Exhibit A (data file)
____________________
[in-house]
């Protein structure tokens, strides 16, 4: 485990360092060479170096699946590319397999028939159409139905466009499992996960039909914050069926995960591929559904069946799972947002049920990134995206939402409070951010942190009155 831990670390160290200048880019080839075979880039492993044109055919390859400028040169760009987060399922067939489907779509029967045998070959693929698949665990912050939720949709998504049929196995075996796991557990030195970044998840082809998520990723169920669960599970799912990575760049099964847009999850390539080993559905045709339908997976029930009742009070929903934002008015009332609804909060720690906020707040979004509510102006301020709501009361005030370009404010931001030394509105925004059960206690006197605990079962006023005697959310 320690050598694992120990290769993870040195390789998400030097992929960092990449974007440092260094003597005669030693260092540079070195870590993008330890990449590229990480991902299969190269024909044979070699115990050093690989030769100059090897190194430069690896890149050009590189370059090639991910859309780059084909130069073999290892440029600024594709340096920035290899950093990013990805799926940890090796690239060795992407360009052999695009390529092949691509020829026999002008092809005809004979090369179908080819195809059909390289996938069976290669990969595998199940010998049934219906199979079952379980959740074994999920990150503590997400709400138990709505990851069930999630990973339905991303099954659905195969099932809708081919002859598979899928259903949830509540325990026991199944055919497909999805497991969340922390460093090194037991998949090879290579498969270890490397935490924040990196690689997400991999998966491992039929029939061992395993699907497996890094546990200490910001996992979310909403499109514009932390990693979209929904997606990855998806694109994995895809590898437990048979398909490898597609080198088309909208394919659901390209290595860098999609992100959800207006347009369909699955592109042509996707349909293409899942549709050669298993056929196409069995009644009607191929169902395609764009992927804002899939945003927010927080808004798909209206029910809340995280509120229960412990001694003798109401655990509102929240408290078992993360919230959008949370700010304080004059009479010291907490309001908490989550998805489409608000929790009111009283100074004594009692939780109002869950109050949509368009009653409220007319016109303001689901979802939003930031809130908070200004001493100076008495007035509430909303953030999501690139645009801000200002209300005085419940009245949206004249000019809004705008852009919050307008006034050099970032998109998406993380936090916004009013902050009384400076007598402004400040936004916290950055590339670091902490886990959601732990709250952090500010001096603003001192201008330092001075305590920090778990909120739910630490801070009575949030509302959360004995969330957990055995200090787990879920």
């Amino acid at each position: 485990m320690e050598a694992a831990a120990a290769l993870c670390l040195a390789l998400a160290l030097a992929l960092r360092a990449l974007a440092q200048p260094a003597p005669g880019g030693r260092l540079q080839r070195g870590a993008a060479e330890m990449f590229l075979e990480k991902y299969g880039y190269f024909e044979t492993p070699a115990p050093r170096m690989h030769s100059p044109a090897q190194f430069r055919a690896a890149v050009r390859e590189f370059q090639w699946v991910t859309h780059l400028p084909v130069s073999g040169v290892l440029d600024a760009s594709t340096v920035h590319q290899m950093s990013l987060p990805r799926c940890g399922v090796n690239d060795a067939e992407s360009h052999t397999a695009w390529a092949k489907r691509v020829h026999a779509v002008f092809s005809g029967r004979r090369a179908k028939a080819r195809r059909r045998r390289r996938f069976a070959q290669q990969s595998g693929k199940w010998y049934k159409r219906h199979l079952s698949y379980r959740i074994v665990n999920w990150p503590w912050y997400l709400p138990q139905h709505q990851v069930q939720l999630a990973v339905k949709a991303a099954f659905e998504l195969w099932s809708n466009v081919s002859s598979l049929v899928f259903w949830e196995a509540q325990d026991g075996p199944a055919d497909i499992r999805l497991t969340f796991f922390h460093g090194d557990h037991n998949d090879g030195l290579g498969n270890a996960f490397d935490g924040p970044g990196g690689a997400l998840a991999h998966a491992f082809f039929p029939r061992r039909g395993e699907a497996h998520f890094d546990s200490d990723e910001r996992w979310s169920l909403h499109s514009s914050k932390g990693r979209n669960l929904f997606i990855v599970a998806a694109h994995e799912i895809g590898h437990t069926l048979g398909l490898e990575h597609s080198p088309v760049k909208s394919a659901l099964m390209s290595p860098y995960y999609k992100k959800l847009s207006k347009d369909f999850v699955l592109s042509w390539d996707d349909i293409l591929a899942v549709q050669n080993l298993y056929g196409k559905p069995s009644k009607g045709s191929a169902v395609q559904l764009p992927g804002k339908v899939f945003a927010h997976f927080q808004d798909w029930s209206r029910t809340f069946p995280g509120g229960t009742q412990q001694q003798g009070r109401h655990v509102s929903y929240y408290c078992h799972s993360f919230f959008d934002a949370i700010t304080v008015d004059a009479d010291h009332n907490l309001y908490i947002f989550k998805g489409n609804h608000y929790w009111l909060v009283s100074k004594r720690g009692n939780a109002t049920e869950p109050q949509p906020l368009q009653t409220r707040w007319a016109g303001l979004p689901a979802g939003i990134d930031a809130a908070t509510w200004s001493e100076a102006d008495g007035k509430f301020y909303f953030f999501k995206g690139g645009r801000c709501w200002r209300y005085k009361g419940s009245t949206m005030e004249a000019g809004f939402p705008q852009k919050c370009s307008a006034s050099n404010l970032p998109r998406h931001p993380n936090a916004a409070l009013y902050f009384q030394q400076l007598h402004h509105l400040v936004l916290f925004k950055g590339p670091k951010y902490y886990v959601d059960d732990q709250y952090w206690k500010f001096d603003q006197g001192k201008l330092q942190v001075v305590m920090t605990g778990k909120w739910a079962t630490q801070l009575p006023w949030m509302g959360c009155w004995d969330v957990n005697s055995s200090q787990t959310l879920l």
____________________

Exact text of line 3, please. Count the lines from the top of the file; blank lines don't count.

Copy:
């Amino acid at each position: 485990m320690e050598a694992a831990a120990a290769l993870c670390l040195a390789l998400a160290l030097a992929l960092r360092a990449l974007a440092q200048p260094a003597p005669g880019g030693r260092l540079q080839r070195g870590a993008a060479e330890m990449f590229l075979e990480k991902y299969g880039y190269f024909e044979t492993p070699a115990p050093r170096m690989h030769s100059p044109a090897q190194f430069r055919a690896a890149v050009r390859e590189f370059q090639w699946v991910t859309h780059l400028p084909v130069s073999g040169v290892l440029d600024a760009s594709t340096v920035h590319q290899m950093s990013l987060p990805r799926c940890g399922v090796n690239d060795a067939e992407s360009h052999t397999a695009w390529a092949k489907r691509v020829h026999a779509v002008f092809s005809g029967r004979r090369a179908k028939a080819r195809r059909r045998r390289r996938f069976a070959q290669q990969s595998g693929k199940w010998y049934k159409r219906h199979l079952s698949y379980r959740i074994v665990n999920w990150p503590w912050y997400l709400p138990q139905h709505q990851v069930q939720l999630a990973v339905k949709a991303a099954f659905e998504l195969w099932s809708n466009v081919s002859s598979l049929v899928f259903w949830e196995a509540q325990d026991g075996p199944a055919d497909i499992r999805l497991t969340f796991f922390h460093g090194d557990h037991n998949d090879g030195l290579g498969n270890a996960f490397d935490g924040p970044g990196g690689a997400l998840a991999h998966a491992f082809f039929p029939r061992r039909g395993e699907a497996h998520f890094d546990s200490d990723e910001r996992w979310s169920l909403h499109s514009s914050k932390g990693r979209n669960l929904f997606i990855v599970a998806a694109h994995e799912i895809g590898h437990t069926l048979g398909l490898e990575h597609s080198p088309v760049k909208s394919a659901l099964m390209s290595p860098y995960y999609k992100k959800l847009s207006k347009d369909f999850v699955l592109s042509w390539d996707d349909i293409l591929a899942v549709q050669n080993l298993y056929g196409k559905p069995s009644k009607g045709s191929a169902v395609q559904l764009p992927g804002k339908v899939f945003a927010h997976f927080q808004d798909w029930s209206r029910t809340f069946p995280g509120g229960t009742q412990q001694q003798g009070r109401h655990v509102s929903y929240y408290c078992h799972s993360f919230f959008d934002a949370i700010t304080v008015d004059a009479d010291h009332n907490l309001y908490i947002f989550k998805g489409n609804h608000y929790w009111l909060v009283s100074k004594r720690g009692n939780a109002t049920e869950p109050q949509p906020l368009q009653t409220r707040w007319a016109g303001l979004p689901a979802g939003i990134d930031a809130a908070t509510w200004s001493e100076a102006d008495g007035k509430f301020y909303f953030f999501k995206g690139g645009r801000c709501w200002r209300y005085k009361g419940s009245t949206m005030e004249a000019g809004f939402p705008q852009k919050c370009s307008a006034s050099n404010l970032p998109r998406h931001p993380n936090a916004a409070l009013y902050f009384q030394q400076l007598h402004h509105l400040v936004l916290f925004k950055g590339p670091k951010y902490y886990v959601d059960d732990q709250y952090w206690k500010f001096d603003q006197g001192k201008l330092q942190v001075v305590m920090t605990g778990k909120w739910a079962t630490q801070l009575p006023w949030m509302g959360c009155w004995d969330v957990n005697s055995s200090q787990t959310l879920l």